In the evening the awards were announced. In an auditorium full of about three hundred participants and invited guests when my name was announced to receive the International Ibsen Projects Award on behalf of the Centre for Asian Theatre (CAT) I felt a few inches taller. The achievements of CAT were announced including its international presence along with a brief introduction of the theatre movement in Bangladesh. The monetary stipend that accompanies the award will be spent to produce Ibsen's 'The Lady From the Sea,' by CAT to be directed by Norwegian Director Unn-Magritt Nordseth. The play is expected to be premiered next December. The night was spent at the fabulous Clarion Collection Hotel Bryggeparken. The hospitality at the hotel was par excellence.

The grand National Theatre in Oslo. Photo: Internet

The following day we left Skien at 10.00 a.m. On our way we stopped at Venstop, in the outskirts of Skien to visit the Henrik Ibsen Museum. It is the family house of Henrik Ibsen (built in 1815) where he was born on March 20 1828 that was turned into a Museum in 1958. The house is surrounded by a lovely old cultural landscape, including an English garden with large trees, a pavilion, paths and historical roses and shrubs. It is the property of the Telemark Museum. Opened normally only during the summer the family and Ibsen's personal belongings are preserved in the Museum. The Museum provided another opportunity for us to feel proud to be Bangladeshis. In the Museum gallery hangs nine paintings of nine artists from Bangladesh on themes of Ibsen plays. These paintings are part of thirty paintings that were commissioned by CAT in 2006 when it organised the first International Ibsen Conference in Dhaka.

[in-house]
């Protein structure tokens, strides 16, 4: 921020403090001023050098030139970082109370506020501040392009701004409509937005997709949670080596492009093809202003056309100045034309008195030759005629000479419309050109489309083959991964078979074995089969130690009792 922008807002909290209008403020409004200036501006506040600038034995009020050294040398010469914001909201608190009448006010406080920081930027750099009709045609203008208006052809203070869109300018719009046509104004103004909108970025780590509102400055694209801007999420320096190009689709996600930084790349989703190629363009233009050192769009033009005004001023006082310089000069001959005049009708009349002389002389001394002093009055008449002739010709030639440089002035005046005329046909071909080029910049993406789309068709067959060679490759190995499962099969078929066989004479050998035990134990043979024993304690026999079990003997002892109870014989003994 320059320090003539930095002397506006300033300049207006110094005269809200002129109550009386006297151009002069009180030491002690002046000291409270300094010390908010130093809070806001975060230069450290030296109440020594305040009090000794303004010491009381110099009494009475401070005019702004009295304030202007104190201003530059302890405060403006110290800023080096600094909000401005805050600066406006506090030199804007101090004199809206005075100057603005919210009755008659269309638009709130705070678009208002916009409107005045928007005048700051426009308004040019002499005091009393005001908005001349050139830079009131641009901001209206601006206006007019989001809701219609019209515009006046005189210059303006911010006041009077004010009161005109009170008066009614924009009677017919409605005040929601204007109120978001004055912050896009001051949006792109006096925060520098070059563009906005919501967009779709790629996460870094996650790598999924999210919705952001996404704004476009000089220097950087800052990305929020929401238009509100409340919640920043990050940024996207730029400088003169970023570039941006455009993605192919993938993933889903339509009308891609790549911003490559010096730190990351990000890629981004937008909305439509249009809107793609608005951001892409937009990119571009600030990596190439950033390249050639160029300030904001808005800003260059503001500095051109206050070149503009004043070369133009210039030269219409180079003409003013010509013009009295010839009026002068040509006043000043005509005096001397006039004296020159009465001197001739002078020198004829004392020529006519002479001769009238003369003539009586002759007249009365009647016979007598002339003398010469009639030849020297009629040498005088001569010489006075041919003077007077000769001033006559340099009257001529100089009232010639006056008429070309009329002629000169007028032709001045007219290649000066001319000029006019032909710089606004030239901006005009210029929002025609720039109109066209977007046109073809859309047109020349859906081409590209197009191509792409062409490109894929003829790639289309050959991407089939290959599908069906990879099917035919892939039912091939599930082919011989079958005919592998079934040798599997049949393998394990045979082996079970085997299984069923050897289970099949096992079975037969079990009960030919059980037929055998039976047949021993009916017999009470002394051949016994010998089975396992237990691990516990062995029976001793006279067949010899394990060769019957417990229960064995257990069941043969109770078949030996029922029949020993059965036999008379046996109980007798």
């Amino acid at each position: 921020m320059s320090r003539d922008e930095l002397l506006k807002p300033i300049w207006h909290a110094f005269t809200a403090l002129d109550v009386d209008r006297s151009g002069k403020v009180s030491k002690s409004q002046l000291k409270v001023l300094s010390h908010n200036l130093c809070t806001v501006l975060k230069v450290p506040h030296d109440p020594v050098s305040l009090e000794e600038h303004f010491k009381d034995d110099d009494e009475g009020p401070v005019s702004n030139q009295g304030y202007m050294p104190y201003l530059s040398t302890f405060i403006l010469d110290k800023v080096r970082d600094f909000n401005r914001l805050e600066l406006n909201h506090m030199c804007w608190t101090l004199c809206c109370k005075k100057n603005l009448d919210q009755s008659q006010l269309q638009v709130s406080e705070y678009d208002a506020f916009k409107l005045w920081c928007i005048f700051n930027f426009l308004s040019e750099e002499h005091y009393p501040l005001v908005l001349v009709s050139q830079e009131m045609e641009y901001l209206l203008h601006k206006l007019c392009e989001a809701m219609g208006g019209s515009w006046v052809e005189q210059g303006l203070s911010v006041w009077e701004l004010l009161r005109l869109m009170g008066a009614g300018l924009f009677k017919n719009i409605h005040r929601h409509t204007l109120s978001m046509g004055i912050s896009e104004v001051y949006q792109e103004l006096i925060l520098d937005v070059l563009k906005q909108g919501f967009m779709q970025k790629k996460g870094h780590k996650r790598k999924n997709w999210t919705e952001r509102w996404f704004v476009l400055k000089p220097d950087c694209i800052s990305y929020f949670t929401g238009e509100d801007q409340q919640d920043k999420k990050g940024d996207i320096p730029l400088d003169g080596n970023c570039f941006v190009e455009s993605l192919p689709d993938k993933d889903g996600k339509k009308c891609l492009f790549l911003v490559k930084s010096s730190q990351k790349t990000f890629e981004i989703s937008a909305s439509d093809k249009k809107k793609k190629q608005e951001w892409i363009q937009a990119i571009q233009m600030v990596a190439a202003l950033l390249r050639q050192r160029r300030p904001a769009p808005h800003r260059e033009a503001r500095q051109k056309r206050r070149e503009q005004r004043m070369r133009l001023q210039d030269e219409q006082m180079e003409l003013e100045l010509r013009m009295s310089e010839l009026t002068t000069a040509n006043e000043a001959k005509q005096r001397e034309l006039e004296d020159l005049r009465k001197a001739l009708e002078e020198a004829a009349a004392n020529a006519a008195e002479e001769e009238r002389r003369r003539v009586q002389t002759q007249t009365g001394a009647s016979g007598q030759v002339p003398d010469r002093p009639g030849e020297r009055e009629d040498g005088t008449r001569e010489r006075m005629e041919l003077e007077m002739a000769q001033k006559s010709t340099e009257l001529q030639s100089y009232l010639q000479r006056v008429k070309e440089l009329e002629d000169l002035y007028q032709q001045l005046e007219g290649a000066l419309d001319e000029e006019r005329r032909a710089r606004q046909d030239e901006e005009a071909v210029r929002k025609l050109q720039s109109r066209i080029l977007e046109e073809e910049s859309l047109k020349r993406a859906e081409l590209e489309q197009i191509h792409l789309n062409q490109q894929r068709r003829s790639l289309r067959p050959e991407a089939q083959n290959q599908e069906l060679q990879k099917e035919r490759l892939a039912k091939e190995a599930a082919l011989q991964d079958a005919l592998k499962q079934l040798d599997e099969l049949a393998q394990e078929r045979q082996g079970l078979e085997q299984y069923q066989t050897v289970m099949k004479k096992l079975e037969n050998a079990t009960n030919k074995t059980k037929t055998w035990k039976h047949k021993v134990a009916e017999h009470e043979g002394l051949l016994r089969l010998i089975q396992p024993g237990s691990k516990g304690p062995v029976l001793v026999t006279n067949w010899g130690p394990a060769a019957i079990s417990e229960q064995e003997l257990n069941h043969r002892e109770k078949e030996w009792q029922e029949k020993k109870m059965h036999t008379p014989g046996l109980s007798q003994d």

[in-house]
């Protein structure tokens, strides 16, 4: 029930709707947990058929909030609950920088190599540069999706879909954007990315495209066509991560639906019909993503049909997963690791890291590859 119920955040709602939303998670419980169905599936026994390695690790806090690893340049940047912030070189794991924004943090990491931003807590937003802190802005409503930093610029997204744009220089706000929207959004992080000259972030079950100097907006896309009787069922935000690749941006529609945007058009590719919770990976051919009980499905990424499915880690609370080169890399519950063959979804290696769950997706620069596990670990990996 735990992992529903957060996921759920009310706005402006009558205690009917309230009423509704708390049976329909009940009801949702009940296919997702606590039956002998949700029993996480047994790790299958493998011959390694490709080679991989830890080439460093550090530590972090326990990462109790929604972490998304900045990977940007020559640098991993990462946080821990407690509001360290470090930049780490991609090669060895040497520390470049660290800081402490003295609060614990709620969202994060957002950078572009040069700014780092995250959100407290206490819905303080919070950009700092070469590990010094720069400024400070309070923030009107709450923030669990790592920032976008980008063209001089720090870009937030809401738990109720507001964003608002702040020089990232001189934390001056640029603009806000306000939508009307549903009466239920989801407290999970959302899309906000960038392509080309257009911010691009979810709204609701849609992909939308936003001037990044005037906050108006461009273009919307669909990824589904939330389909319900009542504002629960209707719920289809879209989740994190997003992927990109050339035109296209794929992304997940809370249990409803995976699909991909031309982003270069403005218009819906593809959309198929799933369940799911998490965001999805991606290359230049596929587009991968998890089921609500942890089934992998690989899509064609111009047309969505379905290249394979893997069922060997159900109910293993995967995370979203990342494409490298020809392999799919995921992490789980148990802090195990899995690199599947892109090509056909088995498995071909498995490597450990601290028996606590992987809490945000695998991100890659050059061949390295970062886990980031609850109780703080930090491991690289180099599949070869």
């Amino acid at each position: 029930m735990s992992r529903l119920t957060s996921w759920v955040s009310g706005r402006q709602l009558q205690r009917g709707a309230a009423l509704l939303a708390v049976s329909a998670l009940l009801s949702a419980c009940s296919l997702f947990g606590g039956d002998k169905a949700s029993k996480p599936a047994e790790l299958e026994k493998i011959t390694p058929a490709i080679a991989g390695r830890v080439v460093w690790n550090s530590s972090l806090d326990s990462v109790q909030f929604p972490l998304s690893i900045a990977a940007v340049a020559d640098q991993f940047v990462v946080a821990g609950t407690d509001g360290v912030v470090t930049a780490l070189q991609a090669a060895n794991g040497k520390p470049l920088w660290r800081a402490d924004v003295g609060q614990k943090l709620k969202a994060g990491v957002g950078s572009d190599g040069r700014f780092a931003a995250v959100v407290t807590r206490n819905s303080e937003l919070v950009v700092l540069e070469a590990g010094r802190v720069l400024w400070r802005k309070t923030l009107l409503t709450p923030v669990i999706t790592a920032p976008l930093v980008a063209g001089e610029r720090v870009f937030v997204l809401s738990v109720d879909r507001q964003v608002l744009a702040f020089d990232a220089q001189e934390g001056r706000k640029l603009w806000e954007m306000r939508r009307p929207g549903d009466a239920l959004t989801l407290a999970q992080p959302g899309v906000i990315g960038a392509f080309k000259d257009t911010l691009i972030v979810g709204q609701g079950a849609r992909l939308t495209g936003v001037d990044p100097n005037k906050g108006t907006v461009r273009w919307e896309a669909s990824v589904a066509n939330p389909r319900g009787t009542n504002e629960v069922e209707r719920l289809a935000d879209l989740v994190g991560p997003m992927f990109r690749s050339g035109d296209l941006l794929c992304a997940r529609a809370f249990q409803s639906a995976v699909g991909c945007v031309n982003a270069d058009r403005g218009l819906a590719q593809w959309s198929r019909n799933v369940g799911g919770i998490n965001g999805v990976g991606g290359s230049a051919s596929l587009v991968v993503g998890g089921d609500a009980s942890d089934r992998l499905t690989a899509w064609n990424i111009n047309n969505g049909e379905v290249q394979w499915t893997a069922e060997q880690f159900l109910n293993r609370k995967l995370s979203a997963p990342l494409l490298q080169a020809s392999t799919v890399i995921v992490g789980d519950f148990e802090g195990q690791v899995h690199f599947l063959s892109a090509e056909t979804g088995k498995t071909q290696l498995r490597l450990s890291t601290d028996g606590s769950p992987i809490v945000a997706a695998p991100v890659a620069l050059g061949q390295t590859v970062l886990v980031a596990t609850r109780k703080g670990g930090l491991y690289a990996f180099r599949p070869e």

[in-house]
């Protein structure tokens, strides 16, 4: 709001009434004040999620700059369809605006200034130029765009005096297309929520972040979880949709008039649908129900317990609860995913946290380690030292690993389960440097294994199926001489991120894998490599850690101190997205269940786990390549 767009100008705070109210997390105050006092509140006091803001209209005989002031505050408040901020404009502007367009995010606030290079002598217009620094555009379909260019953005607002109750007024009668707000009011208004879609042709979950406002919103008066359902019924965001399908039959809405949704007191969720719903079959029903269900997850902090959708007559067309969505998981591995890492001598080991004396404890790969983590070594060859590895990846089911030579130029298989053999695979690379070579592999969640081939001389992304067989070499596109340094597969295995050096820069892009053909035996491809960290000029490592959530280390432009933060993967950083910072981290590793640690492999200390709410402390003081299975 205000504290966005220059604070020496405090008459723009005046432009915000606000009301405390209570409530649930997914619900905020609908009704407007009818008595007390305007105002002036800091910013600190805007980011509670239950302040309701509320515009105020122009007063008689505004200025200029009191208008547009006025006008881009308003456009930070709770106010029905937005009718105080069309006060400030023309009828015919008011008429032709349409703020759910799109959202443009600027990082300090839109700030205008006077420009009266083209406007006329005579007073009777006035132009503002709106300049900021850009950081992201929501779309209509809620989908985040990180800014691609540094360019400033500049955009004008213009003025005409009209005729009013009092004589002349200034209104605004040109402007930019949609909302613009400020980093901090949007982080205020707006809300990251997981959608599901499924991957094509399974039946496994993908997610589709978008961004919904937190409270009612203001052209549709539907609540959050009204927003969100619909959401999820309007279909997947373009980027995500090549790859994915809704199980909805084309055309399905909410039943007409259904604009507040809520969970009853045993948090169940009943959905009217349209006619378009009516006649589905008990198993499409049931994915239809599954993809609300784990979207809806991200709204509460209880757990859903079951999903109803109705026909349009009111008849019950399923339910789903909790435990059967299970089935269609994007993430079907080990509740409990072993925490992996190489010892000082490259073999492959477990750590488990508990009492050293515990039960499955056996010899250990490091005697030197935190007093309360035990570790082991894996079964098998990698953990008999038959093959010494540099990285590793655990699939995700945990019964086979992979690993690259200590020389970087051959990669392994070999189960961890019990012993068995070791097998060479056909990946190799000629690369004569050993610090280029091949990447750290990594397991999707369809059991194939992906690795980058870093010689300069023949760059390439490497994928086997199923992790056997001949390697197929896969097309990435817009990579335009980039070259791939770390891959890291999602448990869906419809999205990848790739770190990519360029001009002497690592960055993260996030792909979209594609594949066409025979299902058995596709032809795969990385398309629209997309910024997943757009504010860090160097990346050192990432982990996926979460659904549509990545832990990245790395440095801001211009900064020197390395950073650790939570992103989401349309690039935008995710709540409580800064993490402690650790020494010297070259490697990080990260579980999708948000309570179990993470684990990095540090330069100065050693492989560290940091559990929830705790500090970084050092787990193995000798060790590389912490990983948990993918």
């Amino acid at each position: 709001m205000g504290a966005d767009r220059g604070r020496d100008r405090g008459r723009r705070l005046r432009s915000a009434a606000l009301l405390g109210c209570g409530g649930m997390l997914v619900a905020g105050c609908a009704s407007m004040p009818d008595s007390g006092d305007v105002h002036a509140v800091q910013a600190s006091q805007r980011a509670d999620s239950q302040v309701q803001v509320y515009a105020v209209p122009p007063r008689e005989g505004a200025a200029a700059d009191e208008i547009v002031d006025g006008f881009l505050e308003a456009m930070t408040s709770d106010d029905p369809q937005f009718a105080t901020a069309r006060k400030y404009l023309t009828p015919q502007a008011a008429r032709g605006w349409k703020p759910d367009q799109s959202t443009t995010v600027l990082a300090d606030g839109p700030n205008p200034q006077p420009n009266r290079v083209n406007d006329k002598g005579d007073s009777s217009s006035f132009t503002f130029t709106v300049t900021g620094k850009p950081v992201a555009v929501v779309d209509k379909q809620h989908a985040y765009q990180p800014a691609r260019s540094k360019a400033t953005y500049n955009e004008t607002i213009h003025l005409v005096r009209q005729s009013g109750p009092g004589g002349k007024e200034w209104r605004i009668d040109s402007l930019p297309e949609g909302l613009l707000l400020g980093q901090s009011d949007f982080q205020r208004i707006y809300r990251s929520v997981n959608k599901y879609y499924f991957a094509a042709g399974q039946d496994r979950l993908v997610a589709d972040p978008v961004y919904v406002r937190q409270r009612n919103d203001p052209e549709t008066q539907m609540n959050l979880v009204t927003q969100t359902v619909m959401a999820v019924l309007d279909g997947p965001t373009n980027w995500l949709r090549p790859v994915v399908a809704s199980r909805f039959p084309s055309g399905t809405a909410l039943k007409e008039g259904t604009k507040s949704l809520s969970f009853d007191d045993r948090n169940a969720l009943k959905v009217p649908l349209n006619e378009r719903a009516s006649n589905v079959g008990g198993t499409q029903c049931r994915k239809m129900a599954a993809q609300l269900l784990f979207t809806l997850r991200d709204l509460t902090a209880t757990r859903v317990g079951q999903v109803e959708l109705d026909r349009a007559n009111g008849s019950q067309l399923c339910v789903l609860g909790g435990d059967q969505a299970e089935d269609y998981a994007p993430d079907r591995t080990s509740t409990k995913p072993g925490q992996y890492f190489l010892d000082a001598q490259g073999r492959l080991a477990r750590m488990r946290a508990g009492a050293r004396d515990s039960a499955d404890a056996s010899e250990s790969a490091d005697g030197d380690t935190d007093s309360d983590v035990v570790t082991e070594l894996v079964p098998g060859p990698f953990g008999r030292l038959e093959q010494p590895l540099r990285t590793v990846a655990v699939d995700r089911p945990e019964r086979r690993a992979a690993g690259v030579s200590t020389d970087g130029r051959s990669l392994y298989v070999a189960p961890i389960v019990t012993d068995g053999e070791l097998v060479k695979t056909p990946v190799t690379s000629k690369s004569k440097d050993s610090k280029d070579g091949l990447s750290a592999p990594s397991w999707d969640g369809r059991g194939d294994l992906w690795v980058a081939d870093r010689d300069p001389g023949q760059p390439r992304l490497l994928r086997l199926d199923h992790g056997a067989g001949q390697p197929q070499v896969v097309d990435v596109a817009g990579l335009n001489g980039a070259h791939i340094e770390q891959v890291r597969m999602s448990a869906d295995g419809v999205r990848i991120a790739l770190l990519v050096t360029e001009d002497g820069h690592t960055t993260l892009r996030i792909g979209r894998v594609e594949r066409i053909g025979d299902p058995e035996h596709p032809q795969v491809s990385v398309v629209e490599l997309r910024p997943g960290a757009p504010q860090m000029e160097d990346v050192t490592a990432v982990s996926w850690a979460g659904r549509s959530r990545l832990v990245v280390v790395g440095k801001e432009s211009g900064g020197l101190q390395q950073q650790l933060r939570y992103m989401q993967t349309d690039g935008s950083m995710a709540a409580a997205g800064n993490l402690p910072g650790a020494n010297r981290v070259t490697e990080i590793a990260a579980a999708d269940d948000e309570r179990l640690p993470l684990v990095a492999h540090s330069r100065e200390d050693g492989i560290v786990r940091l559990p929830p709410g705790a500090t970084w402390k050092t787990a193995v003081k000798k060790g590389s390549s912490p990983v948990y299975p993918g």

The nine paintings are replaced regularly by nine others. Because of the severe Norwegian winter the valuable paintings are exposed to harsh weather conditions and they cannot change the structure of Ibsen's family home to accommodate the paintings. The authorities are looking for an alternative place to display the paintings permanently.

We left Oslo with full of everlasting beautiful memories. Peter Daee, the Honorary Consul General of Bangladesh to Norway, came to our Hotel at 9.00 a.m. to see us off at the railway station which was five minutes walk from the Hotel. A shuttle train left every ten minutes for the airport. Seeing the wheels of my trolley bag broken he picked up my heavy bag and started walking towards the station. Jamil Osman and I followed. The Honorary Consul carrying my bag was the departing sign of the legendary Nordic hospitality and warmth.

Professor Abdul Mannan is a former Vice Chancellor of Chittagong University.
Photographs by Dag Jensen


Copyright (R) thedailystar.net 2008